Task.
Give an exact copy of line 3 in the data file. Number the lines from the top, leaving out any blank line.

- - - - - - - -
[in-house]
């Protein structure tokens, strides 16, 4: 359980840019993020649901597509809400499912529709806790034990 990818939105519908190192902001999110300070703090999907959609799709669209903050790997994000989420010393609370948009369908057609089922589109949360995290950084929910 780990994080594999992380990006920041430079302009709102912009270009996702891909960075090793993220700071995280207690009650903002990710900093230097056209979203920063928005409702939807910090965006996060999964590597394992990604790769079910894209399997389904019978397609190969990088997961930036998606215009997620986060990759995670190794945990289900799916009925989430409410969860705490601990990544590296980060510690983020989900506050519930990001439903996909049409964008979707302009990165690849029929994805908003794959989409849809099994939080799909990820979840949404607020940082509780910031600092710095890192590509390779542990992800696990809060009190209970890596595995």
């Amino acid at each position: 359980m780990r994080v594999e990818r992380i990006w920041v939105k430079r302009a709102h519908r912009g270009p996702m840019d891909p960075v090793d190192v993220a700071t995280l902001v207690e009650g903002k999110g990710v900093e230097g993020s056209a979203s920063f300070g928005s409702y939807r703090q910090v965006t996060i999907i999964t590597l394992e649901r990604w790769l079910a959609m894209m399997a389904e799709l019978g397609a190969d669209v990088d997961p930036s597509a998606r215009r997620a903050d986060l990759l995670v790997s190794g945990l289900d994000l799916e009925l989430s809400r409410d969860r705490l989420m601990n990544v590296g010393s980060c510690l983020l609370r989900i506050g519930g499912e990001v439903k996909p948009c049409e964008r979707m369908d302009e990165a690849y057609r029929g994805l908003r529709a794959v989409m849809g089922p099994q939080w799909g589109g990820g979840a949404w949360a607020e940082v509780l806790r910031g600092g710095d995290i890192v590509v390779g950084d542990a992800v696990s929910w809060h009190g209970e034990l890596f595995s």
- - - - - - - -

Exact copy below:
């Amino acid at each position: 359980m780990r994080v594999e990818r992380i990006w920041v939105k430079r302009a709102h519908r912009g270009p996702m840019d891909p960075v090793d190192v993220a700071t995280l902001v207690e009650g903002k999110g990710v900093e230097g993020s056209a979203s920063f300070g928005s409702y939807r703090q910090v965006t996060i999907i999964t590597l394992e649901r990604w790769l079910a959609m894209m399997a389904e799709l019978g397609a190969d669209v990088d997961p930036s597509a998606r215009r997620a903050d986060l990759l995670v790997s190794g945990l289900d994000l799916e009925l989430s809400r409410d969860r705490l989420m601990n990544v590296g010393s980060c510690l983020l609370r989900i506050g519930g499912e990001v439903k996909p948009c049409e964008r979707m369908d302009e990165a690849y057609r029929g994805l908003r529709a794959v989409m849809g089922p099994q939080w799909g589109g990820g979840a949404w949360a607020e940082v509780l806790r910031g600092g710095d995290i890192v590509v390779g950084d542990a992800v696990s929910w809060h009190g209970e034990l890596f595995s």